The effect of grain boundary misorientation on sensitization and carbide precipitation in 304 stainless steel

Elizabeth Ann Trillo, University of Texas at El Paso


Stainless steels, although readily applied in industrial applications, are nonetheless susceptible to stress corrosion cracking (SCC) due to the depletion of chromium at or around the grain boundary to form $\rm M\sb{23}C\sb6$ precipitates in the temperature range of 500-850$\sp\circ$C (a phenomenon known as sensitization). This research will attempt to ascertain the general effect of grain boundary energy on the precipitation behavior with respect to differing grain boundary misorientations in 304 stainless steels.^ The materials utilized in this study varied in carbon content (0.011, 0.025, 0.05, 0.07%C) and were heat treated at 670$\sp\circ$C for 10 and 50 hours and strained (0, 10, and 20% true strain). Sensitization measurements were obtained with an Electrochemical Potentiokinetic Reactivation (EPR) test and $\rm M\sb{23}C\sb6$ precipitation was observed with a transmission electron microscope (TEM).^ The studies performed at the 50 hour heat treatment time suggest that lower carbon contents have few boundaries with carbides on them and occur only at large misorientations. In contrast, higher carbon contents have a higher grain boundary carbide density that occurs over a broader range of misorientations. This demonstrates that higher carbon contents do not need the extremely large energies generally associated with large misorientations to nucleate precipitates. Experiments performed at a lower aging time of 10 hours and those that were deformed to 20% true strain were found to have similar results.^ Carbon content comparisons on non-coherent boundaries (that represent a constant interfacial energy site) revealed that precipitation occurs on the non-coherent step for higher carbon contents ($\ge$0.025%C) but not for the lowest carbon content (0.011%C). This very fundamental observation affirms the conclusion that thermodynamics play a crucial role in carbide formation.^ These conclusions all lead to the concept of a "critical nucleation energy", $\rm\gamma\sb{gb(crit)},$ that is necessary for the formation of a $\rm M\sb{23}C\sb6$ precipitate. The upper limit of this energy is the lowest energetic site where precipitation does occur (non-coherent twin boundary) and the lower limit is the energetic site where precipitation does not occur (coherent twin boundary); 16 mJ/m$\rm\sp2<\gamma\sb{gb(crit)}<265\ mJ/m\sp2.$ The implications of these results are that there is a threshold interfacial energy below which precipitation does not occur. Therefore, increasing the number of these types of boundaries will undoubtedly improve the corrosion resistance of the material. ^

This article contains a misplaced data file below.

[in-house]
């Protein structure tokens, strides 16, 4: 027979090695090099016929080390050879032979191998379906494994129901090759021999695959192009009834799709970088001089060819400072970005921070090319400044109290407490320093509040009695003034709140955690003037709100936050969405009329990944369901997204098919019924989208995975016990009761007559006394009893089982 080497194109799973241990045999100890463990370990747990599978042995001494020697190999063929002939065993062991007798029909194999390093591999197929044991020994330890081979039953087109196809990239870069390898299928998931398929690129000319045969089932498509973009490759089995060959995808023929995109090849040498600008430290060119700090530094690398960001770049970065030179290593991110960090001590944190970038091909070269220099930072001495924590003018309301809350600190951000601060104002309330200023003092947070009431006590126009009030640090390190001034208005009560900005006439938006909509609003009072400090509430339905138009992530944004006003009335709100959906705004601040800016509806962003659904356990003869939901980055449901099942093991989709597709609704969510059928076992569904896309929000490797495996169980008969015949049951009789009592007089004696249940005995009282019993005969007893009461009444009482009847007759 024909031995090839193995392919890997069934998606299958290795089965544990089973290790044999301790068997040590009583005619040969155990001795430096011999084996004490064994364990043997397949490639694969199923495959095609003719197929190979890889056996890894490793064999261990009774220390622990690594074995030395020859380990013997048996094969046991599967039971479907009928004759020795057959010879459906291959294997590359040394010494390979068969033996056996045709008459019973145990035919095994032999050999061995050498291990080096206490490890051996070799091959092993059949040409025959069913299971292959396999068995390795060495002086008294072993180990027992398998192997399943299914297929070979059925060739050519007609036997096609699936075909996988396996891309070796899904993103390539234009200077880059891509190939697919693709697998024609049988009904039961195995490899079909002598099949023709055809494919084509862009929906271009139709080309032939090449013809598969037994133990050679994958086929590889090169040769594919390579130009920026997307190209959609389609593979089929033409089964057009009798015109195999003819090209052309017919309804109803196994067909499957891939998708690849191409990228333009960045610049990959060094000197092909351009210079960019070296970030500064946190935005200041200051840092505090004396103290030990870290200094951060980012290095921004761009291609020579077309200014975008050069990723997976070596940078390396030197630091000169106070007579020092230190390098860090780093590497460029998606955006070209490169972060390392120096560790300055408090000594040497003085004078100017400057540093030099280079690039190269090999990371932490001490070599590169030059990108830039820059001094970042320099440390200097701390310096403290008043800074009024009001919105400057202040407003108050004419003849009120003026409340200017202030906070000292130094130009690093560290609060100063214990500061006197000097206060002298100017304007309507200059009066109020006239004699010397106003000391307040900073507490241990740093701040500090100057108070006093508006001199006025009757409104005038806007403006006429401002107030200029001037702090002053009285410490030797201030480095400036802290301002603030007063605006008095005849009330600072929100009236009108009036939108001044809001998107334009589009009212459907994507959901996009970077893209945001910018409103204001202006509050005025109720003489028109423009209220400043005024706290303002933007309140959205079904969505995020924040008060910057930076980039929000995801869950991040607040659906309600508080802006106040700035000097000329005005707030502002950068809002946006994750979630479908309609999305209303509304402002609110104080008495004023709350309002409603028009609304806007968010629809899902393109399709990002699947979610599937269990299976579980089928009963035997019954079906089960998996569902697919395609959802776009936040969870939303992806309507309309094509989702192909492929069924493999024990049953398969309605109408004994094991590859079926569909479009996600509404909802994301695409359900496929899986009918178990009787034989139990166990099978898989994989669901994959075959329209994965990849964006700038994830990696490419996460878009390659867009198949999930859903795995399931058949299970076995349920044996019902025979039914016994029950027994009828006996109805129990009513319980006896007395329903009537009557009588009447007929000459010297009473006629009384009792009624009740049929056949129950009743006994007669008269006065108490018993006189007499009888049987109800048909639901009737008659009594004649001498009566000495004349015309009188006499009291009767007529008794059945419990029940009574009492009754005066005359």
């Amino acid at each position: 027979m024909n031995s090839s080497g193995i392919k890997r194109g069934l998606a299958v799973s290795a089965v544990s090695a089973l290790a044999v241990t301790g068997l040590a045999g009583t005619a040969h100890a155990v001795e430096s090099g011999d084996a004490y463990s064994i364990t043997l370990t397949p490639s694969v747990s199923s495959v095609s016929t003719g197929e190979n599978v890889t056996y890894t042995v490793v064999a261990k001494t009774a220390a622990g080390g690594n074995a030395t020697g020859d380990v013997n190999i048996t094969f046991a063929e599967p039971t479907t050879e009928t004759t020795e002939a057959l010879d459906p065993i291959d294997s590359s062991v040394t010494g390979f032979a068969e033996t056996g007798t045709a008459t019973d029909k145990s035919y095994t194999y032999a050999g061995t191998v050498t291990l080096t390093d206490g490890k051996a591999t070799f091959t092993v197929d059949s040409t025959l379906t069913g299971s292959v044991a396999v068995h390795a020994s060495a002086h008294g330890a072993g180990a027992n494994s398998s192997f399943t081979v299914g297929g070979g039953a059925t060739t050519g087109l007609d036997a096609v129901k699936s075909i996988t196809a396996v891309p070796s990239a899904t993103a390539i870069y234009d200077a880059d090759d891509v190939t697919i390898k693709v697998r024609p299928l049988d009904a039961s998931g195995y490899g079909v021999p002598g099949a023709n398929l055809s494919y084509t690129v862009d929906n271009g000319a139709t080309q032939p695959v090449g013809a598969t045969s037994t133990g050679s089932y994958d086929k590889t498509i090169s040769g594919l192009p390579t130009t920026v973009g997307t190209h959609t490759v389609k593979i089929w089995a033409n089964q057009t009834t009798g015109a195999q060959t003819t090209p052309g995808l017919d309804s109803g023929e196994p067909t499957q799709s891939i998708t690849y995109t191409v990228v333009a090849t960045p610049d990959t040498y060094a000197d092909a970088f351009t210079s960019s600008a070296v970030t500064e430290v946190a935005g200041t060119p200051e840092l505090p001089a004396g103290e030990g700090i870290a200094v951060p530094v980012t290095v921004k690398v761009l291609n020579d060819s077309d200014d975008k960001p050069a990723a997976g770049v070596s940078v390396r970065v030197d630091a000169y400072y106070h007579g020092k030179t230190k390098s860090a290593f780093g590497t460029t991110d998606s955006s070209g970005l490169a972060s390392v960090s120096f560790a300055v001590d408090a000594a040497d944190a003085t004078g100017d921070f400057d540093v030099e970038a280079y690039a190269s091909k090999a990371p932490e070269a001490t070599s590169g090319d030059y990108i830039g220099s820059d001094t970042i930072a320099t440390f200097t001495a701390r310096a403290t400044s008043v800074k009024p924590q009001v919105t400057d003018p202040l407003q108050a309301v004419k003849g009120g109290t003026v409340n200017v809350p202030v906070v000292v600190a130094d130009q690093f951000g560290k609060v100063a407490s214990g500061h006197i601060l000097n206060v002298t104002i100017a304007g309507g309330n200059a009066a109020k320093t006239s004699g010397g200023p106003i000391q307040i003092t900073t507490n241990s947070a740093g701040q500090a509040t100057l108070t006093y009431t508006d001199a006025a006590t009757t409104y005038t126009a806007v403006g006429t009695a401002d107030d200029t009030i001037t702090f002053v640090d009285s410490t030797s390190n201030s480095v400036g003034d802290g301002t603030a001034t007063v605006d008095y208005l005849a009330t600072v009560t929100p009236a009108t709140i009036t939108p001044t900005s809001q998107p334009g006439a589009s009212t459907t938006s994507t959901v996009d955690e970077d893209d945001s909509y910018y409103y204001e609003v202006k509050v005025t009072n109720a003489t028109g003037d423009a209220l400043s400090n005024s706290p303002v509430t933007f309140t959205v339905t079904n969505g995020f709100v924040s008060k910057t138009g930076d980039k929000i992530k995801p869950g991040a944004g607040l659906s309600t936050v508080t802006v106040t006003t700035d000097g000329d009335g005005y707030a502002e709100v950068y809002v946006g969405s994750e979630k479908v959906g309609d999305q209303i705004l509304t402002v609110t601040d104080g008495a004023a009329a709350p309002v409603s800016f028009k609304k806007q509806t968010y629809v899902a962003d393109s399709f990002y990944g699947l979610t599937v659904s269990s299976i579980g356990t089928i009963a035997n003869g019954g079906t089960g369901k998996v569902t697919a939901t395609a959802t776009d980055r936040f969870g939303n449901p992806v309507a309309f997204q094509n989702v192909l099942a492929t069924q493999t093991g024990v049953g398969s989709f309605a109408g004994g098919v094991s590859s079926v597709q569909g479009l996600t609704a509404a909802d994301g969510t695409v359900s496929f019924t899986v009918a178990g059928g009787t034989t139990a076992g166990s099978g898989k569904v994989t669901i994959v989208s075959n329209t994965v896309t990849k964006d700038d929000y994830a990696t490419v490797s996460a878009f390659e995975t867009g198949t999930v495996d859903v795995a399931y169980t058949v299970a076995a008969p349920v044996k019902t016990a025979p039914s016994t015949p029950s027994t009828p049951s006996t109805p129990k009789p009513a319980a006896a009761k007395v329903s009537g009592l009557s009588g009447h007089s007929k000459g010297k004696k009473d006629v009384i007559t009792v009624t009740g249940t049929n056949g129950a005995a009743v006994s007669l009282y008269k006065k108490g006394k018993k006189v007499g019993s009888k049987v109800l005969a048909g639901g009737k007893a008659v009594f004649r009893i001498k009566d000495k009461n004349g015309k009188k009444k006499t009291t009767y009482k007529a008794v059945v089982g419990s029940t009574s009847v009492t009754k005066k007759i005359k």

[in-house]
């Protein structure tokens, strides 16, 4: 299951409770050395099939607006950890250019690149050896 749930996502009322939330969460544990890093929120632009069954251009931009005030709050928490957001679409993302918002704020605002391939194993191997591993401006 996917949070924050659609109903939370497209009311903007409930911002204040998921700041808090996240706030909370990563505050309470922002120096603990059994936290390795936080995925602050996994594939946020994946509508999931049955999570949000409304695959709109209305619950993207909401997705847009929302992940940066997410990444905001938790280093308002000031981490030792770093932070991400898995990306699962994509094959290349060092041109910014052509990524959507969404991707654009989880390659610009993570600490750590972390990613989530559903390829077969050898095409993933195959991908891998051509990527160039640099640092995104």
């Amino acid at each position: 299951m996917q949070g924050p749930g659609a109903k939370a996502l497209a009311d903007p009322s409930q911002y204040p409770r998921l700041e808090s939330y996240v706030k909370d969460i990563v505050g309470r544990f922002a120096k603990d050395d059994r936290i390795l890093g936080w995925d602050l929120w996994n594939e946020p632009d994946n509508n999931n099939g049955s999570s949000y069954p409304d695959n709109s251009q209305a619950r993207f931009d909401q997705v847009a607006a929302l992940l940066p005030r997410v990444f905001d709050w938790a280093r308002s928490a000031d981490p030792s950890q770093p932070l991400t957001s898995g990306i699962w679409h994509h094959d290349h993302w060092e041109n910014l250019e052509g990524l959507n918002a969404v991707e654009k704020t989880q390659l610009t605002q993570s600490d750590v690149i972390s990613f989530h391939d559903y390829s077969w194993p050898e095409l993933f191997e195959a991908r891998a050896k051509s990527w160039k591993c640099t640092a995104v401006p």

Subject Area

Engineering, Metallurgy|Engineering, Materials Science

Recommended Citation

Trillo, Elizabeth Ann, "The effect of grain boundary misorientation on sensitization and carbide precipitation in 304 stainless steel" (1997). ETD Collection for University of Texas, El Paso. AAI9819586.